The history nerd in me is trying to learn about Luke from these "we" passages. I believe that the first "we" passage insinuated that the group picked up Luke in Troas (I'm too lazy to look it up right now). Today's passage seems to suggest that he joined them in Philippi (6), though they do go through Troas five days later. Hmmm...I just looked on a map, and Philippi and Troas are across the sea from each other (hence the sailing mentioned in the verse). So...I didn't really glean a lot about Luke. Oh well.
I had a few more questions today. First, Paul raises Eutychus from the dead...or does he? I guess verse 9 clearly states that Eutychus "was picked up dead," which is a weird way of putting it, but oh well. However, verse 10 doesn't really make it seem like Paul healed him. It just says that he "threw himself on the young man and put his arms around him," and then he said, "Don't be alarmed. He's alive!" I could easily read that as Paul running to the man in horror and beginning to mourn him, only to realize that he was, in fact, still alive. Verse 11 makes the whole story even more confusing. It just says, "Then he went upstairs again and broke bread and ate. After talking until daylight, he left." Surprisingly, Luke does not identify the "he" in this passage, but it clearly seems like Paul to me. After all, Paul was the one preaching the incredibly long sermon. Why would Eutychus suddenly pick up and start talking until daylight? Plus, verse 10 starts with, "Paul went down, " and verse 11 starts with, "Then he went upstairs again." It just seems like Paul. Verse 12 does say that "the people took the young man home alive." But if verse 11 is about Paul, then the text never really says much about Eutychus, except that he was taken home. It's almost like Paul realized he was alive, and then left him down there and went back and finished his sermon. I don't know. Maybe it was just me, but that whole scene was written really strangely. It was not Luke-like at all to me, and the thing was, Luke was there! This is one of his firsthand accounts!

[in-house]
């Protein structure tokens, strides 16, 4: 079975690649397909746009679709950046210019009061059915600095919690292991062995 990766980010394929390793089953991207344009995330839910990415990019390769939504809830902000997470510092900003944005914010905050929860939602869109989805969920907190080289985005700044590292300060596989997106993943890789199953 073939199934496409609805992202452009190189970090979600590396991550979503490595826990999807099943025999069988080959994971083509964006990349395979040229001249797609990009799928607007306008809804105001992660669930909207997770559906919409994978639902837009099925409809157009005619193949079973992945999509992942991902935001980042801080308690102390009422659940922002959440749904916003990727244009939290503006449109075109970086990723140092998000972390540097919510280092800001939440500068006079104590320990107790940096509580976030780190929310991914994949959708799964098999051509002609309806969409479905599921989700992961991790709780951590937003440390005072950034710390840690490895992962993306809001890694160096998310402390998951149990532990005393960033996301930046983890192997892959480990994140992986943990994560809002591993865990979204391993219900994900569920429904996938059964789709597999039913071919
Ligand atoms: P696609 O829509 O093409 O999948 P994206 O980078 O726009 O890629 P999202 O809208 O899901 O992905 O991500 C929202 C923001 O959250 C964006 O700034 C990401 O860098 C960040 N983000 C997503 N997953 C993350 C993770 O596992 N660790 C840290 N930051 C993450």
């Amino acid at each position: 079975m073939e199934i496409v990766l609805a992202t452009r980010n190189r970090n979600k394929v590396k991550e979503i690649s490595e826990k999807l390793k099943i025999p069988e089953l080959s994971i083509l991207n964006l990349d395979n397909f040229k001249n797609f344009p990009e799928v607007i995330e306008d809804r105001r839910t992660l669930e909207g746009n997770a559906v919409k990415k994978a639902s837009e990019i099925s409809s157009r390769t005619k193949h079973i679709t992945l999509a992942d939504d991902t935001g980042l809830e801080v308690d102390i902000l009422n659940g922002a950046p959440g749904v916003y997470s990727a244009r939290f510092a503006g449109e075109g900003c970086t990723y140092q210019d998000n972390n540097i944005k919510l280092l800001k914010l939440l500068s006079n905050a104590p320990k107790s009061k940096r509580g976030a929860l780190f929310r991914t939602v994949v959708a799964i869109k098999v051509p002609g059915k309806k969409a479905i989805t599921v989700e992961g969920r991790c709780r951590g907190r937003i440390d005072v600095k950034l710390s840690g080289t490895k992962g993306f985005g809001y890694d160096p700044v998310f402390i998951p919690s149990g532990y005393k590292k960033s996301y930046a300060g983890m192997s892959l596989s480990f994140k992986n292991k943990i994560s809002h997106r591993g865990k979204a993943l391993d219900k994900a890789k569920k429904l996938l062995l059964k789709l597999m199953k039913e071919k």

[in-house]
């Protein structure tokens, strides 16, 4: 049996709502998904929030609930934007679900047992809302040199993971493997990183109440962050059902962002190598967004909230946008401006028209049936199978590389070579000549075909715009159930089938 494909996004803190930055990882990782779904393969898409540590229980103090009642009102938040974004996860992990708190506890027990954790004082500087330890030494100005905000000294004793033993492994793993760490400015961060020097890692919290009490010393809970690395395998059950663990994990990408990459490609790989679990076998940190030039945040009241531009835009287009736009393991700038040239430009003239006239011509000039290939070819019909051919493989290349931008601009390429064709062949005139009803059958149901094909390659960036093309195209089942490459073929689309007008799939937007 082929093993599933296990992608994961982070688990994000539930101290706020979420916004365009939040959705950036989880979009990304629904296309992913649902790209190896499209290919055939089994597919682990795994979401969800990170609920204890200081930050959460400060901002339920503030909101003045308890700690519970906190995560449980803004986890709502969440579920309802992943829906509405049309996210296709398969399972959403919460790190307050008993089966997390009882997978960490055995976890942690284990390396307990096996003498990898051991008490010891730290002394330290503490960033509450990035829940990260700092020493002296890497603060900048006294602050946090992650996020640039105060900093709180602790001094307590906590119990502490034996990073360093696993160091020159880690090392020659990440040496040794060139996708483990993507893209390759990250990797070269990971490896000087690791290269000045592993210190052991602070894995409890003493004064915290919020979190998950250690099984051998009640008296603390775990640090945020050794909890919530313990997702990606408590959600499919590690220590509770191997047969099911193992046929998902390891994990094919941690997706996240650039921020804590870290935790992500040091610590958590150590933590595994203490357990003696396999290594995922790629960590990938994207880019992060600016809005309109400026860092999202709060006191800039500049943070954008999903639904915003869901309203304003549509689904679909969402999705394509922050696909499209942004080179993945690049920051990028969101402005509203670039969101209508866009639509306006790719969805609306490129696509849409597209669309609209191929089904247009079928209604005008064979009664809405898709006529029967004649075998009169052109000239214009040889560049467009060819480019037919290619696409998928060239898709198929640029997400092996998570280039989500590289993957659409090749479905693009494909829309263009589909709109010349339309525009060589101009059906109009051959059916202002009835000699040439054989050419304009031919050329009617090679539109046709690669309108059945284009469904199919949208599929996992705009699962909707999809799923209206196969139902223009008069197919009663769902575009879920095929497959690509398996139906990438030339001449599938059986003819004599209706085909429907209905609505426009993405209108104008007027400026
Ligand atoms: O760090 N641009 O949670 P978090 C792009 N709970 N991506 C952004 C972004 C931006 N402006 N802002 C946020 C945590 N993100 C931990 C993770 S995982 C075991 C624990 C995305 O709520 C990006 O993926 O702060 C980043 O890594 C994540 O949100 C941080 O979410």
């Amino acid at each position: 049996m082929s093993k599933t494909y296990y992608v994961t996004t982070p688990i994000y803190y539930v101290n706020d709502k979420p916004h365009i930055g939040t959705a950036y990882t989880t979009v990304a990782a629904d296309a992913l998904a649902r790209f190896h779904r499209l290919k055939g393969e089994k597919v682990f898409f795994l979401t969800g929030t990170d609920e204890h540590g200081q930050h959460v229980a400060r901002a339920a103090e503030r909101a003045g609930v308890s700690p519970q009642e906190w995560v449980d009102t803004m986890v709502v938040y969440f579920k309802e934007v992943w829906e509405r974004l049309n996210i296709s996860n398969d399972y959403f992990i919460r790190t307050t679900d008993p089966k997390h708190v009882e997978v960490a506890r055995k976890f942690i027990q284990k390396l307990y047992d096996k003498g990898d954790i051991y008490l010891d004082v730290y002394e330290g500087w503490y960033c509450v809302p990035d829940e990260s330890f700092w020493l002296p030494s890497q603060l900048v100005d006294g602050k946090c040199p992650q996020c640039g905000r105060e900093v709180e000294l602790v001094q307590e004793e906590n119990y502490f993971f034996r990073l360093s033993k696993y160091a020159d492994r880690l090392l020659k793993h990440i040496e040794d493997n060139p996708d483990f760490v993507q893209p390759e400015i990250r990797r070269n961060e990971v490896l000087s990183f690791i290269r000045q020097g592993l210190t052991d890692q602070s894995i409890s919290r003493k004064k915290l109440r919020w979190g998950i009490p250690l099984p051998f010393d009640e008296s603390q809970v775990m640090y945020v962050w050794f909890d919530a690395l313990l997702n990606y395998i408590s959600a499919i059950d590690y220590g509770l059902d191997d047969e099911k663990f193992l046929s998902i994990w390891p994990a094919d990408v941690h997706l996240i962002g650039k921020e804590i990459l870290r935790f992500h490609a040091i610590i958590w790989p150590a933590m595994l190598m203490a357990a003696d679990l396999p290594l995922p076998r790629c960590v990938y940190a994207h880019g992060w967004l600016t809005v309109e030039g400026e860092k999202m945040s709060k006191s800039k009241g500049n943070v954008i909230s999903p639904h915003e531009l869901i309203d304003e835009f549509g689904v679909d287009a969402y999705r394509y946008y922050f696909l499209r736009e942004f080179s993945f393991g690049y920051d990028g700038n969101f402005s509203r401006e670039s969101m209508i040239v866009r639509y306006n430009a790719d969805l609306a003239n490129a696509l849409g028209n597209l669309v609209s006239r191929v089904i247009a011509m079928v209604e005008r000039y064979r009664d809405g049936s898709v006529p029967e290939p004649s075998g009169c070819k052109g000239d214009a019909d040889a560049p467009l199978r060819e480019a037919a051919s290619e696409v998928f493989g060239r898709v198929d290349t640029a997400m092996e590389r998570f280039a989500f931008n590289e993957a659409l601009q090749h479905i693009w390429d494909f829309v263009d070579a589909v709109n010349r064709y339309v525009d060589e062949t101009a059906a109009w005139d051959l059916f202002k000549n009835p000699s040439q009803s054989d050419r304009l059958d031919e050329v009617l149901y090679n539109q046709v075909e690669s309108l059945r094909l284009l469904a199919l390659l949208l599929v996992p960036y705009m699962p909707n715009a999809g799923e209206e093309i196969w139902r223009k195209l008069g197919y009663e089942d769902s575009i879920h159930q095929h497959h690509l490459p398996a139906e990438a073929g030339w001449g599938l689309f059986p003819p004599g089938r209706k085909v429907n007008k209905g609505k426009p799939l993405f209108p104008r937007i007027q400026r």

Also, why did Paul send his entourage in a boat and then travel by himself on foot (13)? That was weird.
Lastly, I found several of the things that Paul said to the Ephesian elders to be pretty cool. For one, I loved verse 24: "I consider my life worth nothing to me, if only I may finish the race and complete the task the Lord Jesus has given me--the task of testifying to the gospel of God's grace." Now, that is a radically Christian perspective. I think we have definitely lost that somewhere along the way. Speaking of God's grace, I also thought it was interesting that Paul-the-former-murderer was able to say, "Therefore, I declare to you today that I am innocent of the blood of all men" (26). What a powerful statement. Sometimes I forget that God's forgiveness covers us so completely that we are truly made innocent. That's crazy. And lastly, I loved Paul's statement in verse 35: "In everything I did, I showed you that by this kind of hard work we must help the weak, remembering the words the Lord Jesus himself said: 'It is more blessed to give than to receive.''' What I love about that verse is that it both reinforces the need to work hard and the need to be generous. Of course those two go hand in hand, but so often in politics, I tend to see one being exalted far above the other.
Psalm 148: 1-14
Another praise psalm, citing God's natural creation.
Two verses on the dangers of foolish people's speech. Both emphasize the dangers for them, not for other people.